Murphy has run his own law firm in Waynesville since graduating from University of the Pacific law school in 2006. He has done a little bit of everything, from civil litigation to criminal defense to wills and estates.

Eagles has been an effective judge, Murphy has no judicial experience and Buie has run a very limited campaign. We recommend Eagles.

Hunter vs. Jones

Judge Bob Hunter seeks another term on the court. He faces a challenge from Abe Jones, an attorney and former Superior Court judge.

Hunter worked in private practice for 33 years, then served on the Court of Appeals from 2009 to 2014, when Gov. Pat McCrory appointed him to the Supreme Court. He lost his election bid and McCrory appointed him back to the Court of Appeals last year. He is highly regarded by trial judges and has drawn bipartisan support.

Jones, a Harvard Law graduate, was a Wake County Superior Court judge from 1995 to 2012. Those who know him have questioned his work ethic, and he scored poorly in a survey of lawyers, particularly for his administrative skills.

We recommend Hunter.

Dietz vs. Rozier

Both Richard Dietz and Vince Rozier are very impressive, and it’s unfortunate that they are running against each other.

McCrory appointed Dietz to the Court of Appeals in 2014 and he seeks a full eight-year term. Rozier has been a Wake County District Court judge for most of the past 10 years following five years as a prosecutor.

Dietz graduated first in his class at Wake Forest law school in 2002. He was a partner at Kilpatrick Townsend & Stockton in Winston-Salem practicing constitutional law and business law before his appointment to the court. He is the only board certified specialist in appeals on the court, and has personally argued in the U.S. Supreme Court. He is noted for his intellect and has won bipartisan support.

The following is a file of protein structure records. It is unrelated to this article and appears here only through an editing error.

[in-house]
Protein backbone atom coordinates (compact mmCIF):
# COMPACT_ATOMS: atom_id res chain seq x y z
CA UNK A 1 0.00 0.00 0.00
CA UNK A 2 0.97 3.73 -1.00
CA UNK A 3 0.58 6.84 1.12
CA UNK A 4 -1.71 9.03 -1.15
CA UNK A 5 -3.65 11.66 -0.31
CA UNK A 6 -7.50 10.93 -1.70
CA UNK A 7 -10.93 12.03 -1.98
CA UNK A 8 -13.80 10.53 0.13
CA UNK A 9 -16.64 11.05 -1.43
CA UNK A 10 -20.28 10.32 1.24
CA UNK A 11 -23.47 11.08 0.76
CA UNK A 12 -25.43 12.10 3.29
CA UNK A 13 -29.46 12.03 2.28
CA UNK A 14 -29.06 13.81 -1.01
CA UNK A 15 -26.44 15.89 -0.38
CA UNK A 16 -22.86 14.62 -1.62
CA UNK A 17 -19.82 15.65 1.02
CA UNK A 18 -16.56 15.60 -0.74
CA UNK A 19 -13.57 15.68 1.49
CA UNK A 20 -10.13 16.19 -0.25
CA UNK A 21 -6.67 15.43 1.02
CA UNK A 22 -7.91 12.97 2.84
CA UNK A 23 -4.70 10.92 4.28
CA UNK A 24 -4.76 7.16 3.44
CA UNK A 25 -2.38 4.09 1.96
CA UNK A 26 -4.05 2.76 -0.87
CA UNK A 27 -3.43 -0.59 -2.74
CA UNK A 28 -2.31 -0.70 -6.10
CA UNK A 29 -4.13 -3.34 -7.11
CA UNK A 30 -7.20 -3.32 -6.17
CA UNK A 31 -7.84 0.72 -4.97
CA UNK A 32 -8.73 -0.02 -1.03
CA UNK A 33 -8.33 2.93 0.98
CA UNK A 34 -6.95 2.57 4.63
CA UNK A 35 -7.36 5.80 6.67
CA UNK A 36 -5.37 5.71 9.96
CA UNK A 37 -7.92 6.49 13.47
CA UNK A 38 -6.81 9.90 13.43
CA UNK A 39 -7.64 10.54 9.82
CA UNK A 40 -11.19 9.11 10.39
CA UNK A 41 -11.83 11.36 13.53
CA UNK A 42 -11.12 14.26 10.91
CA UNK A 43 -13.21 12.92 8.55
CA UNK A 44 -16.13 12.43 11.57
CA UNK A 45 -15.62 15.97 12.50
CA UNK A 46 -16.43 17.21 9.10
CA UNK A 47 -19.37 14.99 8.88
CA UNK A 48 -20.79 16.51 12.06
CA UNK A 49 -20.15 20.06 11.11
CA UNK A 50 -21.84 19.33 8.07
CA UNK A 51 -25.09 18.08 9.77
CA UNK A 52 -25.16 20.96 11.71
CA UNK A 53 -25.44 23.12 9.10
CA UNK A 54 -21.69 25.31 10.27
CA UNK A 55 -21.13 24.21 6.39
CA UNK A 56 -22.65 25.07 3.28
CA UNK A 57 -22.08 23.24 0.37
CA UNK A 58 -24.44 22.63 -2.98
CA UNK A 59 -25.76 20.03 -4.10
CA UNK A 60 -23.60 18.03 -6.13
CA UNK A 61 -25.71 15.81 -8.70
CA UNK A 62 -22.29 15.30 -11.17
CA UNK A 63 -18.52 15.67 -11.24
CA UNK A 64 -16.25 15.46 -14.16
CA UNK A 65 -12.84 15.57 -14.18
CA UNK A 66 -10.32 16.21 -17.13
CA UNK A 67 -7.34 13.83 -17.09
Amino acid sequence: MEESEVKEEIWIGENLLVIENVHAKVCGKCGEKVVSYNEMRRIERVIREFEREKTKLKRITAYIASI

Rozier is also highly regarded and scored very high marks in an N.C. Bar Association survey of lawyers conducted during his most recent election in 2014. He also earned accolades as an ombudsman to the State Bureau of Investigation.

Both Dietz and Rozier would make strong Court of Appeals judges. We give the nod to Dietz, who is a rare talent with a bright future.

Zachary vs. McKoy-Mitchell

Valerie Zachary, appointed by McCrory to the court last year, seeks her first full term. She is challenged by Rickye McKoy-Mitchell, a Mecklenburg County District Court judge for the past 18 years. Both candidates bring deep, if different, experience, and are well-qualified.

Zachary worked in Charlotte for Kennedy Covington before starting her own firm with her husband (Republican state Rep. Lee Zachary) in Yadkinville, where she worked for 26 years. She practiced in District and Superior Court and is also familiar with other types of cases that come before the court. Those who work with her say she has a sharp mind and a dedicated work ethic.

McKoy-Mitchell is Mecklenburg’s longest-serving District Court judge. Those who work with her and appear before her respect her knowledge of the law, her fairness, her work ethic and other qualities. Her District Court experience prepares her well for the Court of Appeals and her work as a lawyer exposed her to other kinds of issues she would hear on the appeals court.

Both candidates would be effective. We give the nod to McKoy-Mitchell because of her much deeper judicial experience.